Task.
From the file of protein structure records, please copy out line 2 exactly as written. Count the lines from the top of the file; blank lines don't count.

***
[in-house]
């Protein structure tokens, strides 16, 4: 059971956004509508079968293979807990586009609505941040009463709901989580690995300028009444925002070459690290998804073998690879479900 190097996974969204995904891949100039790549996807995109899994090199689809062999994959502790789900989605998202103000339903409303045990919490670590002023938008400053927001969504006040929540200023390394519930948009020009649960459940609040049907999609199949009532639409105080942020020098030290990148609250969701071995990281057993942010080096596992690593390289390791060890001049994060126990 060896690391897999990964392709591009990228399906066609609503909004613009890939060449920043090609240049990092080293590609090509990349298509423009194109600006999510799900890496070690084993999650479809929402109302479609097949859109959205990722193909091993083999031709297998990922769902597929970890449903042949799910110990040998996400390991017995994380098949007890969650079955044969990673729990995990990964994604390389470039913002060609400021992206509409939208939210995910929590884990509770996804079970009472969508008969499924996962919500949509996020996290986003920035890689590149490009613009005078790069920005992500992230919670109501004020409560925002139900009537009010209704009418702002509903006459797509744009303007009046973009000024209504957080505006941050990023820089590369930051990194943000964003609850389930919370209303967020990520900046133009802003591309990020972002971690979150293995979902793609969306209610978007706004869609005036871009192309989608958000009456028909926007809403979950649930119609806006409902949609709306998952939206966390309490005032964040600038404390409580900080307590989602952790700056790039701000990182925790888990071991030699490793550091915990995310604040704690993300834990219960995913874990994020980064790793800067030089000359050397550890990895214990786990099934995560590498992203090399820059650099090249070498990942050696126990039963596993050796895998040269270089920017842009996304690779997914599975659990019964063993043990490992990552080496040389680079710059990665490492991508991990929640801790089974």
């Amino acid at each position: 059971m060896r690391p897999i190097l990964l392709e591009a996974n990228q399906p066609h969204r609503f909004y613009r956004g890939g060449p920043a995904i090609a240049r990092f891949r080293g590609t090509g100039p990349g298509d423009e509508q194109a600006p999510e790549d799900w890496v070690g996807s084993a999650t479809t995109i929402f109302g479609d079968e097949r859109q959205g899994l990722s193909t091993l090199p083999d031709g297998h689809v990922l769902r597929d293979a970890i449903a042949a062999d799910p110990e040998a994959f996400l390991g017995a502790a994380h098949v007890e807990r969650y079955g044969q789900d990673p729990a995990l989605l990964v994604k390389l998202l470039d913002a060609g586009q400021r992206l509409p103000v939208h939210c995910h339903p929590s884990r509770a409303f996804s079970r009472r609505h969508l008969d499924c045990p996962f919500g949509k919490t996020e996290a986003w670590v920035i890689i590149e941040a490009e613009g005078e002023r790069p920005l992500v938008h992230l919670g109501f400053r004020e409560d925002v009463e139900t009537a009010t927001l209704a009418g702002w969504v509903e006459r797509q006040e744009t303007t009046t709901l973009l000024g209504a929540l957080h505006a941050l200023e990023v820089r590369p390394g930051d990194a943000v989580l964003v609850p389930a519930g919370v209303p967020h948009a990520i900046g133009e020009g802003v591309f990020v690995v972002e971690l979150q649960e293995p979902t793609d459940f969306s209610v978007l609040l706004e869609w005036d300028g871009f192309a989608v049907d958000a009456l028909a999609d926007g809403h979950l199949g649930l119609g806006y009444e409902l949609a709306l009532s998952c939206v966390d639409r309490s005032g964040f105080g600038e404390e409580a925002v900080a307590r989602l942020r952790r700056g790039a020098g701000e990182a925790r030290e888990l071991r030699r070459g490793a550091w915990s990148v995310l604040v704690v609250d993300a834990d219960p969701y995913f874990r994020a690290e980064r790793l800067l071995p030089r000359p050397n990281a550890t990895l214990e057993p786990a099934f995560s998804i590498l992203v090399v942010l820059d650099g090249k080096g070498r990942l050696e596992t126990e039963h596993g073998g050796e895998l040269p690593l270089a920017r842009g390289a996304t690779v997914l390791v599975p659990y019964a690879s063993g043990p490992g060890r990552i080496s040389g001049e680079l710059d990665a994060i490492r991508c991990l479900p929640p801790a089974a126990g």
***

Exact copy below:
């Protein structure tokens, strides 16, 4: 059971956004509508079968293979807990586009609505941040009463709901989580690995300028009444925002070459690290998804073998690879479900 190097996974969204995904891949100039790549996807995109899994090199689809062999994959502790789900989605998202103000339903409303045990919490670590002023938008400053927001969504006040929540200023390394519930948009020009649960459940609040049907999609199949009532639409105080942020020098030290990148609250969701071995990281057993942010080096596992690593390289390791060890001049994060126990 060896690391897999990964392709591009990228399906066609609503909004613009890939060449920043090609240049990092080293590609090509990349298509423009194109600006999510799900890496070690084993999650479809929402109302479609097949859109959205990722193909091993083999031709297998990922769902597929970890449903042949799910110990040998996400390991017995994380098949007890969650079955044969990673729990995990990964994604390389470039913002060609400021992206509409939208939210995910929590884990509770996804079970009472969508008969499924996962919500949509996020996290986003920035890689590149490009613009005078790069920005992500992230919670109501004020409560925002139900009537009010209704009418702002509903006459797509744009303007009046973009000024209504957080505006941050990023820089590369930051990194943000964003609850389930919370209303967020990520900046133009802003591309990020972002971690979150293995979902793609969306209610978007706004869609005036871009192309989608958000009456028909926007809403979950649930119609806006409902949609709306998952939206966390309490005032964040600038404390409580900080307590989602952790700056790039701000990182925790888990071991030699490793550091915990995310604040704690993300834990219960995913874990994020980064790793800067030089000359050397550890990895214990786990099934995560590498992203090399820059650099090249070498990942050696126990039963596993050796895998040269270089920017842009996304690779997914599975659990019964063993043990490992990552080496040389680079710059990665490492991508991990929640801790089974």